Sauerkraut is a traditionally fermented cabbage, and recent evidence suggests that it has beneficial properties for human health. In this work, a multi-disciplinary approach was employed to characterize the fermentation process and gut health-promoting properties of locally produced, organic sauerkraut from two distinct producers, SK1 and SK2. 16S rRNA metataxonomics showed that bacterial diversity gradually decreased as fermentation progressed. Differences in sauerkraut microbiota composition were observed between the two producers, especially at the start of fermentation. Lactic acid bacteria (LAB) dominated the microbiota after 35 days, with Lactiplantibacillus being the dominant genus in both sauerkraut products, together with Leuconostoc and Paucilactobacillus in SK1, and with Pediococcus, Levilactibacillus, and Leuconostoc in SK2. LAB reached between 7 and 8 Log CFU/mL brine at the end of fermentation (35 days), while pH lowering happened within the first week of fermentation. A total of 220 LAB strains, corresponding to 133 RAPD-PCR biotypes, were successfully isolated. Lactiplantibacillus plantarum and Lactiplantibacillus pentosus accounted for 67% of all SK1 isolates, and Lactiplantibacillus plantarum/paraplantarum and Leuconostoc mesenteroides represented 72% of all the isolates from SK2. 1H-NMR analysis revealed significant changes in microbial metabolite profiles during the fermentation process, with lactic and acetic acids, as well as amino acids, amines, and uracil, being the dominant metabolites quantified. Sauerkraut brine did not affect trans-epithelial electrical resistance through a Caco-2 cell monolayer as a measure of gut barrier function. However, significant modulation of inflammatory response after LPS stimulation was observed in PBMCs-Caco-2 co-culture. Sauerkraut brine supported a robust inflammatory response to endotoxin, by increasing TNF-α and IL-6 production while also stimulating the anti-inflammatory IL-10, therefore suggesting positive resolution of inflammation after 24 h and supporting the potential of sauerkraut brine to regulate intestinal immune function

Gaudioso, G.; Weil, T.; Marzorati, G.; Solovyev, P.; Bontempo, L.; Franciosi, E.; Bertoldi, L.; Pedrolli, C.; Tuohy, K.; Fava, F. (2022-05). Microbial and metabolic characterization of organic artisanal sauerkraut fermentation and study of gut health promoting properties of sauerkraut brine. FRONTIERS IN MICROBIOLOGY, 13: 929738. doi: 10.3389/fmicb.2022.929738 handle: http://hdl.handle.net/10449/75895

Microbial and metabolic characterization of organic artisanal sauerkraut fermentation and study of gut health promoting properties of sauerkraut brine

Gaudioso,G
Primo
;
Weil,T;Marzorati,G;Solovyev,P;Bontempo,L;Franciosi,E;Bertoldi,L;Tuohy,KM;Fava,F
Ultimo
2022-05-01

Abstract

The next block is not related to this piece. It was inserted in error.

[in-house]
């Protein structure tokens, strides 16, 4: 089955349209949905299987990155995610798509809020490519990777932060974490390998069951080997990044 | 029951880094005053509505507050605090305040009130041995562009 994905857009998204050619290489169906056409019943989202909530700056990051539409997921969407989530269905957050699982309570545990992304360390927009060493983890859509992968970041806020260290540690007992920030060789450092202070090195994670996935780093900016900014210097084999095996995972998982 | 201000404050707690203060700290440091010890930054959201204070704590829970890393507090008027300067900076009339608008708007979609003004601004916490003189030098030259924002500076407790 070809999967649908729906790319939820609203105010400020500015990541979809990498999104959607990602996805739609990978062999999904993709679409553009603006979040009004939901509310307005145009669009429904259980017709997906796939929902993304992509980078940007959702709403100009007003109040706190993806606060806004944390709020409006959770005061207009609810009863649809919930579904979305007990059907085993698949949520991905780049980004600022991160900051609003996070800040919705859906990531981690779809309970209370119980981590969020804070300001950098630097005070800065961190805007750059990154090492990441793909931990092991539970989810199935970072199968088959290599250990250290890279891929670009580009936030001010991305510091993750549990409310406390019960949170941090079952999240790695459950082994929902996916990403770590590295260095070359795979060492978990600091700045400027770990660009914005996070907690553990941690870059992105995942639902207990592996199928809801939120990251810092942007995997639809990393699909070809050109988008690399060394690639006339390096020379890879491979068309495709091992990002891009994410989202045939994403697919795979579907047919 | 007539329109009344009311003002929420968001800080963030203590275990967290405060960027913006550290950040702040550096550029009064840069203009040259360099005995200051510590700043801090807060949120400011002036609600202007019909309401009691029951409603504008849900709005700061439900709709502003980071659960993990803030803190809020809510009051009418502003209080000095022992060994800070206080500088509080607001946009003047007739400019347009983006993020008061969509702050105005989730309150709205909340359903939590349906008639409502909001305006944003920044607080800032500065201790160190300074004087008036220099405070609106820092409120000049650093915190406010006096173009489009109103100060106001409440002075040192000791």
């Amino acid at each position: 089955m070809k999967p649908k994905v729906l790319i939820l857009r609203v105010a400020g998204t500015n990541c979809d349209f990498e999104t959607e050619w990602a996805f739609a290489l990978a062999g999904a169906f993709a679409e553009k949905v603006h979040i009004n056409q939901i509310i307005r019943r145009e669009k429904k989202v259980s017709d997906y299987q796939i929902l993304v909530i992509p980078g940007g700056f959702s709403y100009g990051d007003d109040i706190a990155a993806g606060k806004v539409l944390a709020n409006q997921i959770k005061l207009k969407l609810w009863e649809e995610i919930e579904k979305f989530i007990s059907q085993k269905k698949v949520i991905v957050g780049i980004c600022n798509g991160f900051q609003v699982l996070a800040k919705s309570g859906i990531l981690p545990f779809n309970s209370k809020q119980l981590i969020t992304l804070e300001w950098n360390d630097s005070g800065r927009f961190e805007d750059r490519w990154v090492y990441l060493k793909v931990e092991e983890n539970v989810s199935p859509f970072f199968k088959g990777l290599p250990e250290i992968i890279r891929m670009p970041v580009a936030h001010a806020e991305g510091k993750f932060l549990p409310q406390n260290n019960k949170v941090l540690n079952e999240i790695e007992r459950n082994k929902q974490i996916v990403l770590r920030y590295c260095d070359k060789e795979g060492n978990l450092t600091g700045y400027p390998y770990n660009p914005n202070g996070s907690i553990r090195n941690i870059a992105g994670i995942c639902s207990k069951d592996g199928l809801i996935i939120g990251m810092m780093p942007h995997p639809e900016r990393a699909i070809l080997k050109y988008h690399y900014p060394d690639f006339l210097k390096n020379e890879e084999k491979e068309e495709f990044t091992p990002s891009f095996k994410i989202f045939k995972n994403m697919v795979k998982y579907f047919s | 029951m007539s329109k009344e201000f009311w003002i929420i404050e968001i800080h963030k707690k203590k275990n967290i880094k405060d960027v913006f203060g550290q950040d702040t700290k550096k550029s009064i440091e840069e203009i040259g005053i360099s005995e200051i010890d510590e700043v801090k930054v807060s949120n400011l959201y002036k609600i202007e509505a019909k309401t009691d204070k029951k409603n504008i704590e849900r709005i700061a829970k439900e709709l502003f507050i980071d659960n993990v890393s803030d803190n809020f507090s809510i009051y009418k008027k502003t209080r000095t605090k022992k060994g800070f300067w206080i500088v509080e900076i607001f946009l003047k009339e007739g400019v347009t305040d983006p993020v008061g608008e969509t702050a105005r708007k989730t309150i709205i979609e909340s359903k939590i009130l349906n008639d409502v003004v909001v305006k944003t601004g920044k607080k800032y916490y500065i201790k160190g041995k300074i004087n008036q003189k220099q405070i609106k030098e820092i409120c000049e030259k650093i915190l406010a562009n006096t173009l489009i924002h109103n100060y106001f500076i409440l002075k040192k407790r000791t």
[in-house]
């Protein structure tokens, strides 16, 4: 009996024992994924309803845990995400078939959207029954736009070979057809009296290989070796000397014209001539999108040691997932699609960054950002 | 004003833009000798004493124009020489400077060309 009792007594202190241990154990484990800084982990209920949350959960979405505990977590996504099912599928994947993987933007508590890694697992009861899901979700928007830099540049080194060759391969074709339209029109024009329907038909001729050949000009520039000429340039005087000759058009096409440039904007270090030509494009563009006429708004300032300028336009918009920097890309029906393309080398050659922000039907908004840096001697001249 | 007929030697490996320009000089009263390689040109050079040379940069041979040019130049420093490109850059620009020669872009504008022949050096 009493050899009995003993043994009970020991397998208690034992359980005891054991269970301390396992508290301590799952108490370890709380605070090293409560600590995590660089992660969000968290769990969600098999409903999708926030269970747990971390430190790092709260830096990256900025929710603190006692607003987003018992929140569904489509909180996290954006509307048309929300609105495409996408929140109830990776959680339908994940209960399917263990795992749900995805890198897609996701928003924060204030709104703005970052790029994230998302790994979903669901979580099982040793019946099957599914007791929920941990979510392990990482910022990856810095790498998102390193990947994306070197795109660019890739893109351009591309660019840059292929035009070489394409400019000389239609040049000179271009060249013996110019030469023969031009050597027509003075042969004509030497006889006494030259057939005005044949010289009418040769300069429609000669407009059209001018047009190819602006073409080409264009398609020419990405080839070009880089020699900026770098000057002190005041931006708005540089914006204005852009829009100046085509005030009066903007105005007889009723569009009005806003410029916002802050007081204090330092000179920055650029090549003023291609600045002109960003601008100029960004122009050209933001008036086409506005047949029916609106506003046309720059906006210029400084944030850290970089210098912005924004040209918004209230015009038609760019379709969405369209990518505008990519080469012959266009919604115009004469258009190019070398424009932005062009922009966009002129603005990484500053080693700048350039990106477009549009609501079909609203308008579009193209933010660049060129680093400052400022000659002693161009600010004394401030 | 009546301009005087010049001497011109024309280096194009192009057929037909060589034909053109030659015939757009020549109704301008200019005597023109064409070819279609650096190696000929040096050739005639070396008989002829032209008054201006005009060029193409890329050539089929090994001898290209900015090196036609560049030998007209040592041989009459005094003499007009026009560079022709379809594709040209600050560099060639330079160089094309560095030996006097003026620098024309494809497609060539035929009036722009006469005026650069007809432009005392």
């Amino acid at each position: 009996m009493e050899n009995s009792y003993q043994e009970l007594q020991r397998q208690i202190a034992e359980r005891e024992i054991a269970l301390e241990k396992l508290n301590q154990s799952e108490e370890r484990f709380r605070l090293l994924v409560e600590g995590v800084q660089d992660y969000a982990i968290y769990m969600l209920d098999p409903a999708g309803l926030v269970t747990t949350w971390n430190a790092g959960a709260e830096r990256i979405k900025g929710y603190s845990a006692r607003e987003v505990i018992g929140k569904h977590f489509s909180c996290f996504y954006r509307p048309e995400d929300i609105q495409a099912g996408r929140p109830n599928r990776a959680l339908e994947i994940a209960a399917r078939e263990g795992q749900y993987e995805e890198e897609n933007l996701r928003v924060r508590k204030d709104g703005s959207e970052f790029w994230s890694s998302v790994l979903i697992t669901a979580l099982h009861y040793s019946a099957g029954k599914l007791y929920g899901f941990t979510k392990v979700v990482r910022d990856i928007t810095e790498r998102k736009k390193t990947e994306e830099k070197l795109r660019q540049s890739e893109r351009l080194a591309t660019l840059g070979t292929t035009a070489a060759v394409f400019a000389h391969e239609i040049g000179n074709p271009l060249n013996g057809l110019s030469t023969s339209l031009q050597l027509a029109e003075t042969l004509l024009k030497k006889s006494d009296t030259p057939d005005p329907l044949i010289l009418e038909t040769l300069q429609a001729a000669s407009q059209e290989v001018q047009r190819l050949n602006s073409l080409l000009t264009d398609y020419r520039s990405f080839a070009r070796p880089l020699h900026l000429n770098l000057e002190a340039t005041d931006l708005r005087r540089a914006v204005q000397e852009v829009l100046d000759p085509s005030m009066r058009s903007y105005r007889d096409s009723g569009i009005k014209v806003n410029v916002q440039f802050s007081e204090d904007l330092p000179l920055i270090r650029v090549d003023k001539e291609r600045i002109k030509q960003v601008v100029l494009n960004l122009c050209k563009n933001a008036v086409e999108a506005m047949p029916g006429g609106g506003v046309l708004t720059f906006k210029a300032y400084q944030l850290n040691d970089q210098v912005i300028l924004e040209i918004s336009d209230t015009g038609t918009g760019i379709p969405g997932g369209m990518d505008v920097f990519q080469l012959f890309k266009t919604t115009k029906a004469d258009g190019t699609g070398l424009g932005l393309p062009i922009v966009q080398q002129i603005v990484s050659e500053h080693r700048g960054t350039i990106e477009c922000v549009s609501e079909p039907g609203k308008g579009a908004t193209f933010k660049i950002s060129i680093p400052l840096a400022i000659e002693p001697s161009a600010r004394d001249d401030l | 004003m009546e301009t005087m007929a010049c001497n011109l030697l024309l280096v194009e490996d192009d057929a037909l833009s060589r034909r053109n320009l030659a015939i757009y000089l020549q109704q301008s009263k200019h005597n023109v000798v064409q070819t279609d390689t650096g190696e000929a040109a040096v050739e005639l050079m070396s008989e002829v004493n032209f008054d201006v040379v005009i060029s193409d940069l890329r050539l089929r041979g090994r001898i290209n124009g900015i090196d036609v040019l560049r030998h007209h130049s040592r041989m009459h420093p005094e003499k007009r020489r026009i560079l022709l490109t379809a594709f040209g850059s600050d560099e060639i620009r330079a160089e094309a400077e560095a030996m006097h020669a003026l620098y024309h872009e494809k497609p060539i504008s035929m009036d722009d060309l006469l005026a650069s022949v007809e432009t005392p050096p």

Sauerkraut is a traditionally fermented cabbage, and recent evidence suggests that it has beneficial properties for human health. In this work, a multi-disciplinary approach was employed to characterize the fermentation process and gut health-promoting properties of locally produced, organic sauerkraut from two distinct producers, SK1 and SK2. 16S rRNA metataxonomics showed that bacterial diversity gradually decreased as fermentation progressed. Differences in sauerkraut microbiota composition were observed between the two producers, especially at the start of fermentation. Lactic acid bacteria (LAB) dominated the microbiota after 35 days, with Lactiplantibacillus being the dominant genus in both sauerkraut products, together with Leuconostoc and Paucilactobacillus in SK1, and with Pediococcus, Levilactibacillus, and Leuconostoc in SK2. LAB reached between 7 and 8 Log CFU/mL brine at the end of fermentation (35 days), while pH lowering happened within the first week of fermentation. A total of 220 LAB strains, corresponding to 133 RAPD-PCR biotypes, were successfully isolated. Lactiplantibacillus plantarum and Lactiplantibacillus pentosus accounted for 67% of all SK1 isolates, and Lactiplantibacillus plantarum/paraplantarum and Leuconostoc mesenteroides represented 72% of all the isolates from SK2. 1H-NMR analysis revealed significant changes in microbial metabolite profiles during the fermentation process, with lactic and acetic acids, as well as amino acids, amines, and uracil, being the dominant metabolites quantified. Sauerkraut brine did not affect trans-epithelial electrical resistance through a Caco-2 cell monolayer as a measure of gut barrier function. However, significant modulation of inflammatory response after LPS stimulation was observed in PBMCs-Caco-2 co-culture. Sauerkraut brine supported a robust inflammatory response to endotoxin, by increasing TNF-α and IL-6 production while also stimulating the anti-inflammatory IL-10, therefore suggesting positive resolution of inflammation after 24 h and supporting the potential of sauerkraut brine to regulate intestinal immune function
Fermented food
Sauerkraut
Lactic acid bacteria
Food microbiota
Gut barrier
Microbial metabolites
Settore BIO/19 - MICROBIOLOGIA GENERALE
mag-2022
Gaudioso, G.; Weil, T.; Marzorati, G.; Solovyev, P.; Bontempo, L.; Franciosi, E.; Bertoldi, L.; Pedrolli, C.; Tuohy, K.; Fava, F. (2022-05). Microbial and metabolic characterization of organic artisanal sauerkraut fermentation and study of gut health promoting properties of sauerkraut brine. FRONTIERS IN MICROBIOLOGY, 13: 929738. doi: 10.3389/fmicb.2022.929738 handle: http://hdl.handle.net/10449/75895
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